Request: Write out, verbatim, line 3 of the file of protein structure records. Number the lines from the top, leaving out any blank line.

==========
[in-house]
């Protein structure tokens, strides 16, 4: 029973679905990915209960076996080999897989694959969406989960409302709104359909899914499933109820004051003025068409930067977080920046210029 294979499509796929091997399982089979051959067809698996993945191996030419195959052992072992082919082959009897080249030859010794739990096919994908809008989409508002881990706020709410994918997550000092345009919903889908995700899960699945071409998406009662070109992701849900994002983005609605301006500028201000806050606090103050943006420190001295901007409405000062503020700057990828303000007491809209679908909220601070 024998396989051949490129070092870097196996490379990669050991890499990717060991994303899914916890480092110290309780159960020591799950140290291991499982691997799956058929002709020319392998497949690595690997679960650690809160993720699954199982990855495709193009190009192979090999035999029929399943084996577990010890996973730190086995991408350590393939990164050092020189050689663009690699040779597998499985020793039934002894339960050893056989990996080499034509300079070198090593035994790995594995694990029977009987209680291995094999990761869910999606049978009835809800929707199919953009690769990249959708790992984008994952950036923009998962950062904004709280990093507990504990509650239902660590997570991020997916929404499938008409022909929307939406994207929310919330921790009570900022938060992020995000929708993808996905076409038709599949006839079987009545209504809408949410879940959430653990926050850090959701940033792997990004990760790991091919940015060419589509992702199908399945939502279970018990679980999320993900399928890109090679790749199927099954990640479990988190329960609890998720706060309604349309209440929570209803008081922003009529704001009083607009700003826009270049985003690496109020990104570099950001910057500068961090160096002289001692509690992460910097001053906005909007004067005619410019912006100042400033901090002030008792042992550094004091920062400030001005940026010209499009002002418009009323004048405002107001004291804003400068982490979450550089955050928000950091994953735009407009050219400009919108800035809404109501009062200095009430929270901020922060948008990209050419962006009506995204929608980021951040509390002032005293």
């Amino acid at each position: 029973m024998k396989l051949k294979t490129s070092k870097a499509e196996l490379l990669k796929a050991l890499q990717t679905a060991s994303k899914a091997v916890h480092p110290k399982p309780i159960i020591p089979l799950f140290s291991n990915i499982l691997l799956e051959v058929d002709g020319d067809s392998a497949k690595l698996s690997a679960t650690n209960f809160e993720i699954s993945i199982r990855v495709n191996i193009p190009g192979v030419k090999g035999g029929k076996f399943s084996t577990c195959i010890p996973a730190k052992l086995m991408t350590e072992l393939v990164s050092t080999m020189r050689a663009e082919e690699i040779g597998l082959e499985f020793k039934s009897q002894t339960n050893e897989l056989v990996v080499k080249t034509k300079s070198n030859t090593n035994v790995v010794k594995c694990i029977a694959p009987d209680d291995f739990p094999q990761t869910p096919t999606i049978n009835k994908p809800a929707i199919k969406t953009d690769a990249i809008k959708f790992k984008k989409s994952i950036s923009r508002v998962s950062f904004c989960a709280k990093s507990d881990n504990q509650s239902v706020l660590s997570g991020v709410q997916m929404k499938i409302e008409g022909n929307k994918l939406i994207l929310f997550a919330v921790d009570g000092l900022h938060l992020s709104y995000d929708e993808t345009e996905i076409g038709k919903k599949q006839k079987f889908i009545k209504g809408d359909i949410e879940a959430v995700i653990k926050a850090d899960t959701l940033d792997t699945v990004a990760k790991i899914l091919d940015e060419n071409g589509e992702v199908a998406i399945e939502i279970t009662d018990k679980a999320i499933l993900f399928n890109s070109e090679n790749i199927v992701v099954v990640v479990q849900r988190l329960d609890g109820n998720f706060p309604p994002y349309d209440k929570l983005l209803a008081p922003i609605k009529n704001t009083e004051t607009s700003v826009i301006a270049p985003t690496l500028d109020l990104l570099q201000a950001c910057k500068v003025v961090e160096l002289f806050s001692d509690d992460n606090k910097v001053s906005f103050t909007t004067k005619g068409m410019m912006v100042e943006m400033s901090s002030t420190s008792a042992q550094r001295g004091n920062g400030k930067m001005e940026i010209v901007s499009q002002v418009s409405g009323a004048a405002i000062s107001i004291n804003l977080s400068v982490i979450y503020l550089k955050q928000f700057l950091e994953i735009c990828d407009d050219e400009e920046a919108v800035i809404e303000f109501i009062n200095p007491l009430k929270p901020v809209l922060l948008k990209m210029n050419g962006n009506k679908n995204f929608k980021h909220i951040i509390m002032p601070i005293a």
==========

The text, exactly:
């Amino acid at each position: 029973m024998k396989l051949k294979t490129s070092k870097a499509e196996l490379l990669k796929a050991l890499q990717t679905a060991s994303k899914a091997v916890h480092p110290k399982p309780i159960i020591p089979l799950f140290s291991n990915i499982l691997l799956e051959v058929d002709g020319d067809s392998a497949k690595l698996s690997a679960t650690n209960f809160e993720i699954s993945i199982r990855v495709n191996i193009p190009g192979v030419k090999g035999g029929k076996f399943s084996t577990c195959i010890p996973a730190k052992l086995m991408t350590e072992l393939v990164s050092t080999m020189r050689a663009e082919e690699i040779g597998l082959e499985f020793k039934s009897q002894t339960n050893e897989l056989v990996v080499k080249t034509k300079s070198n030859t090593n035994v790995v010794k594995c694990i029977a694959p009987d209680d291995f739990p094999q990761t869910p096919t999606i049978n009835k994908p809800a929707i199919k969406t953009d690769a990249i809008k959708f790992k984008k989409s994952i950036s923009r508002v998962s950062f904004c989960a709280k990093s507990d881990n504990q509650s239902v706020l660590s997570g991020v709410q997916m929404k499938i409302e008409g022909n929307k994918l939406i994207l929310f997550a919330v921790d009570g000092l900022h938060l992020s709104y995000d929708e993808t345009e996905i076409g038709k919903k599949q006839k079987f889908i009545k209504g809408d359909i949410e879940a959430v995700i653990k926050a850090d899960t959701l940033d792997t699945v990004a990760k790991i899914l091919d940015e060419n071409g589509e992702v199908a998406i399945e939502i279970t009662d018990k679980a999320i499933l993900f399928n890109s070109e090679n790749i199927v992701v099954v990640v479990q849900r988190l329960d609890g109820n998720f706060p309604p994002y349309d209440k929570l983005l209803a008081p922003i609605k009529n704001t009083e004051t607009s700003v826009i301006a270049p985003t690496l500028d109020l990104l570099q201000a950001c910057k500068v003025v961090e160096l002289f806050s001692d509690d992460n606090k910097v001053s906005f103050t909007t004067k005619g068409m410019m912006v100042e943006m400033s901090s002030t420190s008792a042992q550094r001295g004091n920062g400030k930067m001005e940026i010209v901007s499009q002002v418009s409405g009323a004048a405002i000062s107001i004291n804003l977080s400068v982490i979450y503020l550089k955050q928000f700057l950091e994953i735009c990828d407009d050219e400009e920046a919108v800035i809404e303000f109501i009062n200095p007491l009430k929270p901020v809209l922060l948008k990209m210029n050419g962006n009506k679908n995204f929608k980021h909220i951040i509390m002032p601070i005293a």